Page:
U.S. ports are expected to remain “near record volume,” according to the monthly Global Port Tracker report released today by the National Retail Federation (NRF) and consulting firm Hackett Associates.
The NRF said on Wednesday that the increase in volume is attributed to retailers working to meet “still-strong consumer demand” and also protect themselves against “potential disruptions” at West Coast ports.
“We’re in for a busy summer at the ports,” NRF VP for supply chain and customs policy Jonathan Gold said in a statement. “Back-to-school supplies are already arriving, and holiday merchandise will be right behind them.”
Gold said that the “big wild card” is what will happen with West Coast labor negotiations with the current contract set to expire on July 1. “We continue to encourage the parties to remain at the table until a deal is done, but some of the surge we’ve seen may be a safeguard against any problems that might arise,” Gold added.
According to Hackett Associates founder Ben Hackett, imports from China should start to grow again now that the government has relaxed its Covid Zero policy and begun to release the population of Shanghai from a months-long lockdown. “The anticipation is that the Chinese manufacturing and transportation sectors will quickly get back to normal,” Hackett said. Nonetheless, “China’s recovery will need the government’s support in order to get the supply chain functioning normally again to provide the input required by the manufacturing sector.”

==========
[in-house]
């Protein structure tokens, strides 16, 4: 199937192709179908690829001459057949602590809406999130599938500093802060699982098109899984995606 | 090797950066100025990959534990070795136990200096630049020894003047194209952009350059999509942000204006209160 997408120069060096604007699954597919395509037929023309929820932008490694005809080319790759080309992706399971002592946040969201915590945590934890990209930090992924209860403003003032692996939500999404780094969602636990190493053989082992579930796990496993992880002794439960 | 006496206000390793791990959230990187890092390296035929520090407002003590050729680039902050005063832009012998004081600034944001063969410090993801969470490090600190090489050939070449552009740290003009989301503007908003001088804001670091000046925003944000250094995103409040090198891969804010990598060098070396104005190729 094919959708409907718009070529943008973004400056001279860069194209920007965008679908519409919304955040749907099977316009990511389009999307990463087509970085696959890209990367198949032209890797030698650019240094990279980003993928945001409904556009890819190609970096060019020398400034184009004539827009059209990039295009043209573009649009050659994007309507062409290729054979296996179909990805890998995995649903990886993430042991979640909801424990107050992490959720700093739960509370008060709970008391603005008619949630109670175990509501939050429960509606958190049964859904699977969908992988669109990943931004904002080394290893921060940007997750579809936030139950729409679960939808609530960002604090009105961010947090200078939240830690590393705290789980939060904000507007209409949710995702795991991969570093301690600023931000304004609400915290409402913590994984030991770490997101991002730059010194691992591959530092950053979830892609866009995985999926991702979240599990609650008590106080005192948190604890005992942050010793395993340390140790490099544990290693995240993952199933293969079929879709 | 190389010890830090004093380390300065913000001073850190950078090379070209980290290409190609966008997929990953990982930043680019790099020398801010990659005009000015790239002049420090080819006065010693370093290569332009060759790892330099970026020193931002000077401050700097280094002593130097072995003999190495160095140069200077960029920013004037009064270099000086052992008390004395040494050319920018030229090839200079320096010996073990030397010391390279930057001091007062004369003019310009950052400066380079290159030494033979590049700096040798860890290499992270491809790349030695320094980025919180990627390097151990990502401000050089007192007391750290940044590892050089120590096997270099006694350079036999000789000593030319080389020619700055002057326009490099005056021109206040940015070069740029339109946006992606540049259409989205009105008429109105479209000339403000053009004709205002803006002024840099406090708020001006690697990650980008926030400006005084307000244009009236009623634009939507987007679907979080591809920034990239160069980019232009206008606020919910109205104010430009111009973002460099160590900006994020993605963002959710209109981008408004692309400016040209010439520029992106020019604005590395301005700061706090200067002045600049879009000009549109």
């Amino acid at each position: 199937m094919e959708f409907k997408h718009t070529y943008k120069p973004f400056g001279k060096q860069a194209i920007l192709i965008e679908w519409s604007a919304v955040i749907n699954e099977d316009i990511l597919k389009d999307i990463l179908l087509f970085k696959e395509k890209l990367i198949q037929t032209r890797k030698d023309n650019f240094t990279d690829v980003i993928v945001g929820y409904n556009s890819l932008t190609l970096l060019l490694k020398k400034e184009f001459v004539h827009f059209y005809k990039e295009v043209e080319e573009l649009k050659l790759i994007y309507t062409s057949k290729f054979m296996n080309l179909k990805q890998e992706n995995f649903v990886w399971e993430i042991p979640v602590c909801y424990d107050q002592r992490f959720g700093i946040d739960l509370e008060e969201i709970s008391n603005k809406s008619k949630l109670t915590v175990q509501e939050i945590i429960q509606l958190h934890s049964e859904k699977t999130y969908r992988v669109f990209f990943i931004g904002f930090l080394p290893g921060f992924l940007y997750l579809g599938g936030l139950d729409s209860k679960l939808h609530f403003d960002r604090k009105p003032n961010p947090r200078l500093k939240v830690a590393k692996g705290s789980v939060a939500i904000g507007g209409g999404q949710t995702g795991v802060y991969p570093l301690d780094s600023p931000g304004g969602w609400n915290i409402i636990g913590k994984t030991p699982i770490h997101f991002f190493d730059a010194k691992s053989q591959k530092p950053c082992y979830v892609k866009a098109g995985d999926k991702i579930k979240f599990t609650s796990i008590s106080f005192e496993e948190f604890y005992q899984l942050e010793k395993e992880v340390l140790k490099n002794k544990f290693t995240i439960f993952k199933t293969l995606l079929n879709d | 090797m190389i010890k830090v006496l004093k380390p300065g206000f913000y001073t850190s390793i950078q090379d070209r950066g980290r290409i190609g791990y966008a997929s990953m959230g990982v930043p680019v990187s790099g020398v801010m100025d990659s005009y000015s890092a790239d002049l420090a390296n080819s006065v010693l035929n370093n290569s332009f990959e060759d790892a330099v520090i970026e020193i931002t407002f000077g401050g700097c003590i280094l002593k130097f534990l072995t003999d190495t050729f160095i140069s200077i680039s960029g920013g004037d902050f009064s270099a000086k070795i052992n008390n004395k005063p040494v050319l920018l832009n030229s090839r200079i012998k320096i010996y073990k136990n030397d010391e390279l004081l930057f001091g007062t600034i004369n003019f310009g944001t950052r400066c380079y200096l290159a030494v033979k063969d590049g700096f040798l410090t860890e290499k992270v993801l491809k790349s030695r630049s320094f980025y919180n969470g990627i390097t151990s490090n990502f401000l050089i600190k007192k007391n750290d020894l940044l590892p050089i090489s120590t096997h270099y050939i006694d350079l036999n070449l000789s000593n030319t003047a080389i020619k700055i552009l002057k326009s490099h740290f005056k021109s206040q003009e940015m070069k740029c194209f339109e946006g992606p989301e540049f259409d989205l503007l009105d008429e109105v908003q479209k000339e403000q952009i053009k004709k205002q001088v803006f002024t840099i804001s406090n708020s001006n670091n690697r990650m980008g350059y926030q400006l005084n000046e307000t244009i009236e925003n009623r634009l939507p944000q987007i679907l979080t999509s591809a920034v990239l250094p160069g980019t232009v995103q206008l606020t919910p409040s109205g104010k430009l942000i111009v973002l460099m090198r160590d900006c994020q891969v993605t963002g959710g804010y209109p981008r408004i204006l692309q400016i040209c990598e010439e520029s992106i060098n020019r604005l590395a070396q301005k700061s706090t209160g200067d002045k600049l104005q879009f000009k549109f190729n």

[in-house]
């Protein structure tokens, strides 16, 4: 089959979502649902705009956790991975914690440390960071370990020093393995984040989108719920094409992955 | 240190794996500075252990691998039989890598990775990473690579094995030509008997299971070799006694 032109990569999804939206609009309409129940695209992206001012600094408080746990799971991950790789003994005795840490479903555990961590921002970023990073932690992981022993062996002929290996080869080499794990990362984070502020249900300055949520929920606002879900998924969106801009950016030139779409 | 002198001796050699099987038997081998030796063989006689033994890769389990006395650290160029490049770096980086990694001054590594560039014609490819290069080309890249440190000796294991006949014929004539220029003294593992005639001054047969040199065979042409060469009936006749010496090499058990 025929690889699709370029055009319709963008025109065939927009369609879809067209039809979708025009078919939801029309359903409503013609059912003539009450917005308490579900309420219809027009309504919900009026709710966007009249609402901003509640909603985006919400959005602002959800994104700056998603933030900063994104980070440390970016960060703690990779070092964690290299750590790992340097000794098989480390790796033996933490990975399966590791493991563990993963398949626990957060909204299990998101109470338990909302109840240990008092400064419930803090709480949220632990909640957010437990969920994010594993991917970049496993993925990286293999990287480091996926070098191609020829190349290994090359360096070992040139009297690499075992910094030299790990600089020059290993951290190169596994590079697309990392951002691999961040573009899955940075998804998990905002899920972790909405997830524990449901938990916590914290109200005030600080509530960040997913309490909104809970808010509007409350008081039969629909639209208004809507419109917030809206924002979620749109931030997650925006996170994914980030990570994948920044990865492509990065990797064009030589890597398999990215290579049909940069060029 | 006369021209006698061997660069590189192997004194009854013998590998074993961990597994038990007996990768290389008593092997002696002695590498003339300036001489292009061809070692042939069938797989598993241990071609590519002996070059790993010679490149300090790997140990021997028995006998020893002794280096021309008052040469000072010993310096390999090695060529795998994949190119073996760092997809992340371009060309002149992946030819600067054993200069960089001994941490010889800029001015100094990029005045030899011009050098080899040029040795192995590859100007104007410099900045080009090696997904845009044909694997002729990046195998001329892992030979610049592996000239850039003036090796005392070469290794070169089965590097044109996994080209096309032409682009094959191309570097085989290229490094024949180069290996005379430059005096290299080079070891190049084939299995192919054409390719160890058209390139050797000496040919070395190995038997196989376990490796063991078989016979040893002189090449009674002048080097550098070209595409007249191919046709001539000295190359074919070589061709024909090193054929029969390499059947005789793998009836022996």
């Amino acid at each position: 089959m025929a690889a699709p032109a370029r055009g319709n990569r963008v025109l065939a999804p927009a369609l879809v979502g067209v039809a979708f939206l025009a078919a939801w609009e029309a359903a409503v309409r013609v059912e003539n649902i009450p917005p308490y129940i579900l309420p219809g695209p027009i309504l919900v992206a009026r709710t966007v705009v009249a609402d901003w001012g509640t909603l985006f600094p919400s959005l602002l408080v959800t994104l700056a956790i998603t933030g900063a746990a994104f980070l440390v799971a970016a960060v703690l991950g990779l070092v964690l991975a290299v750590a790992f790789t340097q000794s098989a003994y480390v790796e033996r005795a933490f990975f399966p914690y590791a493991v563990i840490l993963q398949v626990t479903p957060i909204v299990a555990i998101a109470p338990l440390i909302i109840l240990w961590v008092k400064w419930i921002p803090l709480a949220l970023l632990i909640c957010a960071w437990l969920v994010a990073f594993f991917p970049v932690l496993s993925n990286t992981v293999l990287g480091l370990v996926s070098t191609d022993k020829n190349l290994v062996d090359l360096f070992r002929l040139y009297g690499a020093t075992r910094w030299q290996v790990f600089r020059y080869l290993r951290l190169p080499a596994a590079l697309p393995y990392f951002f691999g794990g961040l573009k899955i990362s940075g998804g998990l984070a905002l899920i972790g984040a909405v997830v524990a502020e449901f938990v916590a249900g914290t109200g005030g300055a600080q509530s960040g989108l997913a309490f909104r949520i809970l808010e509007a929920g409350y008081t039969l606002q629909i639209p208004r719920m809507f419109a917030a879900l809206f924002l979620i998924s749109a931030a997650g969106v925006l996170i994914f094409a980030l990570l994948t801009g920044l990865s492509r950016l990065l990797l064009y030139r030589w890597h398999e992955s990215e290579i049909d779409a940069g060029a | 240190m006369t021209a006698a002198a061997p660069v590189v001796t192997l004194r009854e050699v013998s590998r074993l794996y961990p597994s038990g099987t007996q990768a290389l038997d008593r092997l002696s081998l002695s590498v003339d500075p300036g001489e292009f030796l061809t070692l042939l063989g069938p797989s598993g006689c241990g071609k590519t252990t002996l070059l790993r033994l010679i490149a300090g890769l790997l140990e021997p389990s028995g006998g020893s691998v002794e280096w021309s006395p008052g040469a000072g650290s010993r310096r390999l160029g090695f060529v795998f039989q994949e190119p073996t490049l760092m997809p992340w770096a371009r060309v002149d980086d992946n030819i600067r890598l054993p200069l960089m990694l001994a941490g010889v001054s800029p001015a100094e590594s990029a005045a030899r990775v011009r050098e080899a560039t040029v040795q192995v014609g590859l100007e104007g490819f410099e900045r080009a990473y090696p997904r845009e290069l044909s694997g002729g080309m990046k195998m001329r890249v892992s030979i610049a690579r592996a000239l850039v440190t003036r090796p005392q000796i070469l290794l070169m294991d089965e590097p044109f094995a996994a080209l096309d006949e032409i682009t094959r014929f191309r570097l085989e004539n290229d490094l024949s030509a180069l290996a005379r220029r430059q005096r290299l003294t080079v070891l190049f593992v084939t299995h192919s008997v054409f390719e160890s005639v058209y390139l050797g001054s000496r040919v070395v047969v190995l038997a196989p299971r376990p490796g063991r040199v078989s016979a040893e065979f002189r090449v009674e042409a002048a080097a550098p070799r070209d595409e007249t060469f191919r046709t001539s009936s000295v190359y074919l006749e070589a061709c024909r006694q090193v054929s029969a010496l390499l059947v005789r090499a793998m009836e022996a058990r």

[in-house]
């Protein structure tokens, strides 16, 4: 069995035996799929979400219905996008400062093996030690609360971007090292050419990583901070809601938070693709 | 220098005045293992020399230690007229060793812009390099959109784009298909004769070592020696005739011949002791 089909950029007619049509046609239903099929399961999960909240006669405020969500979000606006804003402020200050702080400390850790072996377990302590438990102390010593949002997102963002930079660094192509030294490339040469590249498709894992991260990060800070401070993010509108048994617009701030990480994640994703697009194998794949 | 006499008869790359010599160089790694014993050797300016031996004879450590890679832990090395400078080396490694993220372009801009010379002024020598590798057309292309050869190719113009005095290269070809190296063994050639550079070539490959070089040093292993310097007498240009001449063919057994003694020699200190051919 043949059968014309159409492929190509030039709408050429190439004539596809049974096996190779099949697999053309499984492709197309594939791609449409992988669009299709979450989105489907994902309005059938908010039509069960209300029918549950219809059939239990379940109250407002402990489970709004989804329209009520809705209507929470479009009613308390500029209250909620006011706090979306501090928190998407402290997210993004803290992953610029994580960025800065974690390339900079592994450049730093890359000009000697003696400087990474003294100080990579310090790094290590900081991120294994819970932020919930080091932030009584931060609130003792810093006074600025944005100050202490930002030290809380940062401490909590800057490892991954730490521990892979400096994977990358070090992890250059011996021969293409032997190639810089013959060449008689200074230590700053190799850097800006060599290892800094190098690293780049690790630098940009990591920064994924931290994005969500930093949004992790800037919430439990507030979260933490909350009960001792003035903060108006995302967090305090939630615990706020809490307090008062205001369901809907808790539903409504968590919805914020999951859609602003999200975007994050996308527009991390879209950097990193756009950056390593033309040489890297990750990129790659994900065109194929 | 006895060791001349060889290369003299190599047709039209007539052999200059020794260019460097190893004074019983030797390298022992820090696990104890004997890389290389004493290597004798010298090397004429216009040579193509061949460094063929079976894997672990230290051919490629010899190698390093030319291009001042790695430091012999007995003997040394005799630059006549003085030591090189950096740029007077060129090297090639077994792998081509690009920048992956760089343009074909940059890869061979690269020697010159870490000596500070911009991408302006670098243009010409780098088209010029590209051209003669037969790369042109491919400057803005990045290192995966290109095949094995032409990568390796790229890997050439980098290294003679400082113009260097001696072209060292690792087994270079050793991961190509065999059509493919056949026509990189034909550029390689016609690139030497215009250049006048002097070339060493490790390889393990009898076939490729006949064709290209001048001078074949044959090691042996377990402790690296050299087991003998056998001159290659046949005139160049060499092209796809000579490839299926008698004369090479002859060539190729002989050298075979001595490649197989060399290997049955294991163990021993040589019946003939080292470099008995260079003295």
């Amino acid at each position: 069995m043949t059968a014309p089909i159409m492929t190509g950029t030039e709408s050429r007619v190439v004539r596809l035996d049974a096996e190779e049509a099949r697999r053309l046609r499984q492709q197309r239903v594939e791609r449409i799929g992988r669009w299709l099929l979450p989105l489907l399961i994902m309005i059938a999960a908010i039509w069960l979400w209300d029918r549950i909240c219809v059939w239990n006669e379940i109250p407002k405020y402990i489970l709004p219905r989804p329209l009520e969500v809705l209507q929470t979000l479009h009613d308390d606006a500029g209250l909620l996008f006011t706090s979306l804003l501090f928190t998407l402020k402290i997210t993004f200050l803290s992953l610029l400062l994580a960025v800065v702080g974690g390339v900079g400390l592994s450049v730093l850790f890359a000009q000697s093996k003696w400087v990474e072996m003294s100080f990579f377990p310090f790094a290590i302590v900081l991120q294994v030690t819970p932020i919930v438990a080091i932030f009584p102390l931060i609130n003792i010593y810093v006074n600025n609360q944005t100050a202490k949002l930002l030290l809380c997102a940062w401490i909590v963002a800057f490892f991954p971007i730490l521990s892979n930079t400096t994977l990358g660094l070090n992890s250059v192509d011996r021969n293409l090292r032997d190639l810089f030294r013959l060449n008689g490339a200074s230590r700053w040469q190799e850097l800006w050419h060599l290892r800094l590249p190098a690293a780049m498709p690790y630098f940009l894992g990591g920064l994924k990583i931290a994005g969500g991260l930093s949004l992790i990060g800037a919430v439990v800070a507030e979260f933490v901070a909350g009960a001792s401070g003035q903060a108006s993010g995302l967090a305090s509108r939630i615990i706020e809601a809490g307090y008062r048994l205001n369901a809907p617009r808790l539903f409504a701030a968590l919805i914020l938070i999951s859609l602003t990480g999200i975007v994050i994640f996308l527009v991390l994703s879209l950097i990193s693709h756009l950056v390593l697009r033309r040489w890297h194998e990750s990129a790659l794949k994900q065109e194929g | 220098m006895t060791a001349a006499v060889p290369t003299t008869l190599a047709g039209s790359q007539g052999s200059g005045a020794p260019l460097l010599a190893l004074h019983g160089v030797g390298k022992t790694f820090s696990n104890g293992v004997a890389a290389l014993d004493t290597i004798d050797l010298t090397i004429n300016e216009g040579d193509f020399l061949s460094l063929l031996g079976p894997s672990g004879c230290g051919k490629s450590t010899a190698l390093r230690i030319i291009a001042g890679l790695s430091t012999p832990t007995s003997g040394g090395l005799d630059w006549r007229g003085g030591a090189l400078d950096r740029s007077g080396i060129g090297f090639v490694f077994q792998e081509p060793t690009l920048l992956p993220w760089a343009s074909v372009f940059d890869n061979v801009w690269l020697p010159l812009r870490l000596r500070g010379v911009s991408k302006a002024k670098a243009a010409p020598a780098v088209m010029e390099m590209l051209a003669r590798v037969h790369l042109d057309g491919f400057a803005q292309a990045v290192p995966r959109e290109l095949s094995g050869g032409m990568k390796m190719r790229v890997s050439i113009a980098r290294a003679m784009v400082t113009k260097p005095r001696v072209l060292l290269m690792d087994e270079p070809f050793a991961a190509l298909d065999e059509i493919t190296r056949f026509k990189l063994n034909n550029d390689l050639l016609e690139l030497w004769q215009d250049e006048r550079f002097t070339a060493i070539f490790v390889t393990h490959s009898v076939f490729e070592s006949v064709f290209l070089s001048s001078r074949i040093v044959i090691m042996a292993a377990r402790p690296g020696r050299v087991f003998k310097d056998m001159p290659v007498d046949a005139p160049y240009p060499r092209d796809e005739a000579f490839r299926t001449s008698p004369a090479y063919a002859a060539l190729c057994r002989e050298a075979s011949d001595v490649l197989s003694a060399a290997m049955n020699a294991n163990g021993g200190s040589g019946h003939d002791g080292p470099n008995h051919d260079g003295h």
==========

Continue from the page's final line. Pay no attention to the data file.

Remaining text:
U.S. ports covered by Global Port Tracker handled 2.26 million Twenty-Foot Equivalent Units (TEU) – one 20-foot container or its equivalent – in April, the latest month for which final numbers are available, the report said. That was down 3.6% from March’s 2.34 million TEU – the record for the number of containers imported in a single month since NRF began tracking imports in 2002 – but up 5.1% year over year.
Ports have not yet reported May numbers, but Global Port Tracker projected the month at 2.31 million TEU, down 0.9% from 2.33 million TEU in May 2021, the second-busiest month on record. June is also forecast at 2.31 million TEU, up 7.5% year over year, which would leave May and June tied for the third-highest volume.
July is forecast at 2.3 million TEU, up 4.8% from last year; August at 2.28 million TEU, up 0.2%; September at 2.13 million TEU, down 0.4%, and October also at 2.13 million TEU, down 3.8%.
This report comes as some retailers are making moves to “right-size” their inventory after over-ordering on categories they were previously in need of or even having too much of the wrong product that consumers didn’t want.
Just yesterday, Target made the announcement that it would implement markdowns, remove excess inventory, and canceling orders as it looks to unload a surplus of stock in its supply chain. The news sparked Target’s stock to drop 5 points on Tuesday. The stock recovered slightly on Wednesday, ending the day up 0.72 points, but dipped 0.20 points in after market trading.